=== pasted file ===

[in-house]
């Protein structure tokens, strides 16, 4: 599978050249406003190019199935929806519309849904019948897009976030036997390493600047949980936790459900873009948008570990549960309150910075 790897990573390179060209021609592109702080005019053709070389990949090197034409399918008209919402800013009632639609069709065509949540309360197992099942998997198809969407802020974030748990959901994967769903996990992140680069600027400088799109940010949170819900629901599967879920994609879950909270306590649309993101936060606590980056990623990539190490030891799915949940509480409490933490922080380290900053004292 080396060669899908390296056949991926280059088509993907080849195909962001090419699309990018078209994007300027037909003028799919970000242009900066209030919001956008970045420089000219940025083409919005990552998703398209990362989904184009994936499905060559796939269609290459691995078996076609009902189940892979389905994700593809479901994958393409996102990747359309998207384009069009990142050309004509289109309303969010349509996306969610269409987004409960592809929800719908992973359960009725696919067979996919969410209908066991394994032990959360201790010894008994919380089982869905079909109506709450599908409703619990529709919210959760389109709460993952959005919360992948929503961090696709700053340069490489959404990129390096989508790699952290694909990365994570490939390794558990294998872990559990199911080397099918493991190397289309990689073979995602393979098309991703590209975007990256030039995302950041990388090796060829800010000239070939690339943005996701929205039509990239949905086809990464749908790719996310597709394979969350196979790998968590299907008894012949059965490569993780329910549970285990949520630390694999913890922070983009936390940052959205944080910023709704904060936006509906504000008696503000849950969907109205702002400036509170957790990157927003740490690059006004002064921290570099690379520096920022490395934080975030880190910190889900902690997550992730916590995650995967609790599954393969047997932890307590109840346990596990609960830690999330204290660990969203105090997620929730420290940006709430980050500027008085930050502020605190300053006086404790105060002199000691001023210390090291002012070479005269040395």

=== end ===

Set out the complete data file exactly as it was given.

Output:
[in-house]
């Protein structure tokens, strides 16, 4: 599978050249406003190019199935929806519309849904019948897009976030036997390493600047949980936790459900873009948008570990549960309150910075 790897990573390179060209021609592109702080005019053709070389990949090197034409399918008209919402800013009632639609069709065509949540309360197992099942998997198809969407802020974030748990959901994967769903996990992140680069600027400088799109940010949170819900629901599967879920994609879950909270306590649309993101936060606590980056990623990539190490030891799915949940509480409490933490922080380290900053004292 080396060669899908390296056949991926280059088509993907080849195909962001090419699309990018078209994007300027037909003028799919970000242009900066209030919001956008970045420089000219940025083409919005990552998703398209990362989904184009994936499905060559796939269609290459691995078996076609009902189940892979389905994700593809479901994958393409996102990747359309998207384009069009990142050309004509289109309303969010349509996306969610269409987004409960592809929800719908992973359960009725696919067979996919969410209908066991394994032990959360201790010894008994919380089982869905079909109506709450599908409703619990529709919210959760389109709460993952959005919360992948929503961090696709700053340069490489959404990129390096989508790699952290694909990365994570490939390794558990294998872990559990199911080397099918493991190397289309990689073979995602393979098309991703590209975007990256030039995302950041990388090796060829800010000239070939690339943005996701929205039509990239949905086809990464749908790719996310597709394979969350196979790998968590299907008894012949059965490569993780329910549970285990949520630390694999913890922070983009936390940052959205944080910023709704904060936006509906504000008696503000849950969907109205702002400036509170957790990157927003740490690059006004002064921290570099690379520096920022490395934080975030880190910190889900902690997550992730916590995650995967609790599954393969047997932890307590109840346990596990609960830690999330204290660990969203105090997620929730420290940006709430980050500027008085930050502020605190300053006086404790105060002199000691001023210390090291002012070479005269040395």